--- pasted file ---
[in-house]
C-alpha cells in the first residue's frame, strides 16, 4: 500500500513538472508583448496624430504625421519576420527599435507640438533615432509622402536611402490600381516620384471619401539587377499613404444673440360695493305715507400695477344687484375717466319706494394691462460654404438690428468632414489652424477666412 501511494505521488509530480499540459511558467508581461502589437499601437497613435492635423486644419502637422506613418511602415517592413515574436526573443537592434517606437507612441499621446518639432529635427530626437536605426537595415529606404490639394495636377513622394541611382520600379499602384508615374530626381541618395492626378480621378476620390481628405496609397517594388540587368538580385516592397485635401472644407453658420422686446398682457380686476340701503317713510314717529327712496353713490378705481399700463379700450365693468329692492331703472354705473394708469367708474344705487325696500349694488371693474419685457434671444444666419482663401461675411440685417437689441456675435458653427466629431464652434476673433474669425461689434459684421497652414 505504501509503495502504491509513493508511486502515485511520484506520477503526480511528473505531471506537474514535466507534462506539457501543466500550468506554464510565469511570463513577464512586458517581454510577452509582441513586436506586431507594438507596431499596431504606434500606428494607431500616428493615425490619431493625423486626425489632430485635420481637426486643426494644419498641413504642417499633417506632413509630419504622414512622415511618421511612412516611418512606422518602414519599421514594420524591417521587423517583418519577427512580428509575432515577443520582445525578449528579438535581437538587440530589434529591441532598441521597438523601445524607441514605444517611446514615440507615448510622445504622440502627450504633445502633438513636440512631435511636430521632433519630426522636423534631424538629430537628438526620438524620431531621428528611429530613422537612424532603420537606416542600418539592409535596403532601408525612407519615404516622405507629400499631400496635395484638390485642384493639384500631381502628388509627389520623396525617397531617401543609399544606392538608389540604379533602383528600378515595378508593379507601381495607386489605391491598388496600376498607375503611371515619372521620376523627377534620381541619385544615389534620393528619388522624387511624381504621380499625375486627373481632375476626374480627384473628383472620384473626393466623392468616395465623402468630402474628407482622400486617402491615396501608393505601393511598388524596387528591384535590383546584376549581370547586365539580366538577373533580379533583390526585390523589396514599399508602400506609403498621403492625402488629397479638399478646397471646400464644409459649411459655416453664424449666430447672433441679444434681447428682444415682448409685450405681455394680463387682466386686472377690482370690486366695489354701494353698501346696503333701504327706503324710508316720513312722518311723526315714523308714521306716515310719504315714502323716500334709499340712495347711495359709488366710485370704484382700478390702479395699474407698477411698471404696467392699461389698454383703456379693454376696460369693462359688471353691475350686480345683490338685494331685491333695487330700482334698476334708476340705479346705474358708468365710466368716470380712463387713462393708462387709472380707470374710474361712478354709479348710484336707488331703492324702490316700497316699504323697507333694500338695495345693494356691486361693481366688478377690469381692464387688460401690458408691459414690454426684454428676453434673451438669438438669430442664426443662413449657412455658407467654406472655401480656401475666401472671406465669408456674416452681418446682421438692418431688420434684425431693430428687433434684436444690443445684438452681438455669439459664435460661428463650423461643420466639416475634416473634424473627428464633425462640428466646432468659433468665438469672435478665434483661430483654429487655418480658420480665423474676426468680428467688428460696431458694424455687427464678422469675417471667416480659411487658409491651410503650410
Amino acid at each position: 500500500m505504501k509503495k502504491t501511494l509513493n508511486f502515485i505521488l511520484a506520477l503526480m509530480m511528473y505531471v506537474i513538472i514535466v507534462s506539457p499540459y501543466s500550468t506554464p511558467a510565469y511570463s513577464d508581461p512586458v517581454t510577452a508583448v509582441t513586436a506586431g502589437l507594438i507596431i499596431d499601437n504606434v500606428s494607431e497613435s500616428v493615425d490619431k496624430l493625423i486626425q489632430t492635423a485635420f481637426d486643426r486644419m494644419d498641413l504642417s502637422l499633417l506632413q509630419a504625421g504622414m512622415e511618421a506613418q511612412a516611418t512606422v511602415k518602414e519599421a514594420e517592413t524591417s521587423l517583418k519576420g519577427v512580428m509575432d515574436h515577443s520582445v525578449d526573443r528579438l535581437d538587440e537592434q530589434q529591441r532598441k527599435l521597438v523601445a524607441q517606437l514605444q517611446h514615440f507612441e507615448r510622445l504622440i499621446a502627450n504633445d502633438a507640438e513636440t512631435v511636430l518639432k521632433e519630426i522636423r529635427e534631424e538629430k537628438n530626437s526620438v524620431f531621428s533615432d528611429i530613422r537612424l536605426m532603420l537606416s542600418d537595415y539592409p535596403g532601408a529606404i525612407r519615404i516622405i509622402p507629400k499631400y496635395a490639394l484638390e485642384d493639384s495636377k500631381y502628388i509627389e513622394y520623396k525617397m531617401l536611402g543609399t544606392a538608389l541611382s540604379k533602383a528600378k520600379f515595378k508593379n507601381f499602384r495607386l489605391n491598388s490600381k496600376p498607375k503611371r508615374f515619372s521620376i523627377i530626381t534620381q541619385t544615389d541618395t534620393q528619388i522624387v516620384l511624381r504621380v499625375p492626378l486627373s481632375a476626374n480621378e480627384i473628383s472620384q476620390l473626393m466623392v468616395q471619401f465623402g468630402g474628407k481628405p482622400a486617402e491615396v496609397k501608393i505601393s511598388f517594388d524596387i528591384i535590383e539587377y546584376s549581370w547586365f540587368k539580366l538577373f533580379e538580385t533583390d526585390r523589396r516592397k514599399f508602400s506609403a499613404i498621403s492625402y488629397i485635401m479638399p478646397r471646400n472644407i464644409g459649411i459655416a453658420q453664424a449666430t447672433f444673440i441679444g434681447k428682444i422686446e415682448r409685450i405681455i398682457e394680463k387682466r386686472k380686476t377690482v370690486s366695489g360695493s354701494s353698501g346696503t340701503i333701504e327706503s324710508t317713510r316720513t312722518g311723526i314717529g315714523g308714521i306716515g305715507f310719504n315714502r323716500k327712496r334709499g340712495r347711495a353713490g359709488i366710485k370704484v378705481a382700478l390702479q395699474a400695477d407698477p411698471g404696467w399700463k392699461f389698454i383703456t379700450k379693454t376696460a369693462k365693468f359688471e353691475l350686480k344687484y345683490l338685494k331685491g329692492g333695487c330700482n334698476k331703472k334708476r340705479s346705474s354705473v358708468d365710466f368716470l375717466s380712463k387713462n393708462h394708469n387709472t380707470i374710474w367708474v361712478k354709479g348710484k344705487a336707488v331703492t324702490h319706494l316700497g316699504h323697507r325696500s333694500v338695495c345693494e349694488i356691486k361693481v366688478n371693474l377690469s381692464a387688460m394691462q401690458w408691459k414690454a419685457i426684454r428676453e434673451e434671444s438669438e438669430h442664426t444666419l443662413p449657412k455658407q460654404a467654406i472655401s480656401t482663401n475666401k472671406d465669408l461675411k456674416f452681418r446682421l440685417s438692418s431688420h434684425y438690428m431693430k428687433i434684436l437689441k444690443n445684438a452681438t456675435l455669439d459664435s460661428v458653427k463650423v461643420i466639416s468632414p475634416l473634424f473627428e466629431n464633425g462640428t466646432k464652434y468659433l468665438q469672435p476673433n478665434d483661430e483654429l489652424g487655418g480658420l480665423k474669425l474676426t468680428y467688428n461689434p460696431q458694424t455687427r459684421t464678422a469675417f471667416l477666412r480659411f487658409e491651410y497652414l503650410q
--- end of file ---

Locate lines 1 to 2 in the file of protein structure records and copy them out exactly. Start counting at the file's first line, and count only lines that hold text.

[in-house]
C-alpha cells in the first residue's frame, strides 16, 4: 500500500513538472508583448496624430504625421519576420527599435507640438533615432509622402536611402490600381516620384471619401539587377499613404444673440360695493305715507400695477344687484375717466319706494394691462460654404438690428468632414489652424477666412 501511494505521488509530480499540459511558467508581461502589437499601437497613435492635423486644419502637422506613418511602415517592413515574436526573443537592434517606437507612441499621446518639432529635427530626437536605426537595415529606404490639394495636377513622394541611382520600379499602384508615374530626381541618395492626378480621378476620390481628405496609397517594388540587368538580385516592397485635401472644407453658420422686446398682457380686476340701503317713510314717529327712496353713490378705481399700463379700450365693468329692492331703472354705473394708469367708474344705487325696500349694488371693474419685457434671444444666419482663401461675411440685417437689441456675435458653427466629431464652434476673433474669425461689434459684421497652414 505504501509503495502504491509513493508511486502515485511520484506520477503526480511528473505531471506537474514535466507534462506539457501543466500550468506554464510565469511570463513577464512586458517581454510577452509582441513586436506586431507594438507596431499596431504606434500606428494607431500616428493615425490619431493625423486626425489632430485635420481637426486643426494644419498641413504642417499633417506632413509630419504622414512622415511618421511612412516611418512606422518602414519599421514594420524591417521587423517583418519577427512580428509575432515577443520582445525578449528579438535581437538587440530589434529591441532598441521597438523601445524607441514605444517611446514615440507615448510622445504622440502627450504633445502633438513636440512631435511636430521632433519630426522636423534631424538629430537628438526620438524620431531621428528611429530613422537612424532603420537606416542600418539592409535596403532601408525612407519615404516622405507629400499631400496635395484638390485642384493639384500631381502628388509627389520623396525617397531617401543609399544606392538608389540604379533602383528600378515595378508593379507601381495607386489605391491598388496600376498607375503611371515619372521620376523627377534620381541619385544615389534620393528619388522624387511624381504621380499625375486627373481632375476626374480627384473628383472620384473626393466623392468616395465623402468630402474628407482622400486617402491615396501608393505601393511598388524596387528591384535590383546584376549581370547586365539580366538577373533580379533583390526585390523589396514599399508602400506609403498621403492625402488629397479638399478646397471646400464644409459649411459655416453664424449666430447672433441679444434681447428682444415682448409685450405681455394680463387682466386686472377690482370690486366695489354701494353698501346696503333701504327706503324710508316720513312722518311723526315714523308714521306716515310719504315714502323716500334709499340712495347711495359709488366710485370704484382700478390702479395699474407698477411698471404696467392699461389698454383703456379693454376696460369693462359688471353691475350686480345683490338685494331685491333695487330700482334698476334708476340705479346705474358708468365710466368716470380712463387713462393708462387709472380707470374710474361712478354709479348710484336707488331703492324702490316700497316699504323697507333694500338695495345693494356691486361693481366688478377690469381692464387688460401690458408691459414690454426684454428676453434673451438669438438669430442664426443662413449657412455658407467654406472655401480656401475666401472671406465669408456674416452681418446682421438692418431688420434684425431693430428687433434684436444690443445684438452681438455669439459664435460661428463650423461643420466639416475634416473634424473627428464633425462640428466646432468659433468665438469672435478665434483661430483654429487655418480658420480665423474676426468680428467688428460696431458694424455687427464678422469675417471667416480659411487658409491651410503650410